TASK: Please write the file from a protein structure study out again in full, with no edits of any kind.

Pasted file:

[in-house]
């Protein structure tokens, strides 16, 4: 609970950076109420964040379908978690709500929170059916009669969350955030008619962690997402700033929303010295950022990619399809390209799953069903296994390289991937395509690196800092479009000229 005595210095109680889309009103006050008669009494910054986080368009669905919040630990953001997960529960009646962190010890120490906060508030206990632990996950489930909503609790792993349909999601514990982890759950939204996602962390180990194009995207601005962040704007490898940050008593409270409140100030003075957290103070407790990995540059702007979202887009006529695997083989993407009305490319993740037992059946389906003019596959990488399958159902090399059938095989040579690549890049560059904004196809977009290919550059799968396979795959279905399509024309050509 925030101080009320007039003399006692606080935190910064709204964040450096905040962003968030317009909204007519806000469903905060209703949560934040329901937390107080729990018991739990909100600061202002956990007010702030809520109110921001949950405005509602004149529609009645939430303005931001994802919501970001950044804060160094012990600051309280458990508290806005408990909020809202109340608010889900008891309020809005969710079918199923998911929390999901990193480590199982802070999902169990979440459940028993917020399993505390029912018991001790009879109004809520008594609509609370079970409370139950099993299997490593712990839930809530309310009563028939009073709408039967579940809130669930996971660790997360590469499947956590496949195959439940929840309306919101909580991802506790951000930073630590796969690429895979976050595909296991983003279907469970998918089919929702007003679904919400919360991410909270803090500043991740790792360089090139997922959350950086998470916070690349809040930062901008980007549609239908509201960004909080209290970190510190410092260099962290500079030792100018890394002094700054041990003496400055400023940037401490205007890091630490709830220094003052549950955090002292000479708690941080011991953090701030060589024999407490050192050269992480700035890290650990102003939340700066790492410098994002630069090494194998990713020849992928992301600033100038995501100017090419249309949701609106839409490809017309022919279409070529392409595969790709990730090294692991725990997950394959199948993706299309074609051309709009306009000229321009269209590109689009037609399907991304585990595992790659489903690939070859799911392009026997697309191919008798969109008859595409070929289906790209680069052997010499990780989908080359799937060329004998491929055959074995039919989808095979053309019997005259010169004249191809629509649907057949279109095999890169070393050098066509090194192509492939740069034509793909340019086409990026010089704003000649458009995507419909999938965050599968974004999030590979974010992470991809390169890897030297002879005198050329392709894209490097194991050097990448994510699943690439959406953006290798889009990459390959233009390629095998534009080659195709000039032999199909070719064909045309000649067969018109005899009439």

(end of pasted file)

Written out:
[in-house]
């Protein structure tokens, strides 16, 4: 609970950076109420964040379908978690709500929170059916009669969350955030008619962690997402700033929303010295950022990619399809390209799953069903296994390289991937395509690196800092479009000229 005595210095109680889309009103006050008669009494910054986080368009669905919040630990953001997960529960009646962190010890120490906060508030206990632990996950489930909503609790792993349909999601514990982890759950939204996602962390180990194009995207601005962040704007490898940050008593409270409140100030003075957290103070407790990995540059702007979202887009006529695997083989993407009305490319993740037992059946389906003019596959990488399958159902090399059938095989040579690549890049560059904004196809977009290919550059799968396979795959279905399509024309050509 925030101080009320007039003399006692606080935190910064709204964040450096905040962003968030317009909204007519806000469903905060209703949560934040329901937390107080729990018991739990909100600061202002956990007010702030809520109110921001949950405005509602004149529609009645939430303005931001994802919501970001950044804060160094012990600051309280458990508290806005408990909020809202109340608010889900008891309020809005969710079918199923998911929390999901990193480590199982802070999902169990979440459940028993917020399993505390029912018991001790009879109004809520008594609509609370079970409370139950099993299997490593712990839930809530309310009563028939009073709408039967579940809130669930996971660790997360590469499947956590496949195959439940929840309306919101909580991802506790951000930073630590796969690429895979976050595909296991983003279907469970998918089919929702007003679904919400919360991410909270803090500043991740790792360089090139997922959350950086998470916070690349809040930062901008980007549609239908509201960004909080209290970190510190410092260099962290500079030792100018890394002094700054041990003496400055400023940037401490205007890091630490709830220094003052549950955090002292000479708690941080011991953090701030060589024999407490050192050269992480700035890290650990102003939340700066790492410098994002630069090494194998990713020849992928992301600033100038995501100017090419249309949701609106839409490809017309022919279409070529392409595969790709990730090294692991725990997950394959199948993706299309074609051309709009306009000229321009269209590109689009037609399907991304585990595992790659489903690939070859799911392009026997697309191919008798969109008859595409070929289906790209680069052997010499990780989908080359799937060329004998491929055959074995039919989808095979053309019997005259010169004249191809629509649907057949279109095999890169070393050098066509090194192509492939740069034509793909340019086409990026010089704003000649458009995507419909999938965050599968974004999030590979974010992470991809390169890897030297002879005198050329392709894209490097194991050097990448994510699943690439959406953006290798889009990459390959233009390629095998534009080659195709000039032999199909070719064909045309000649067969018109005899009439």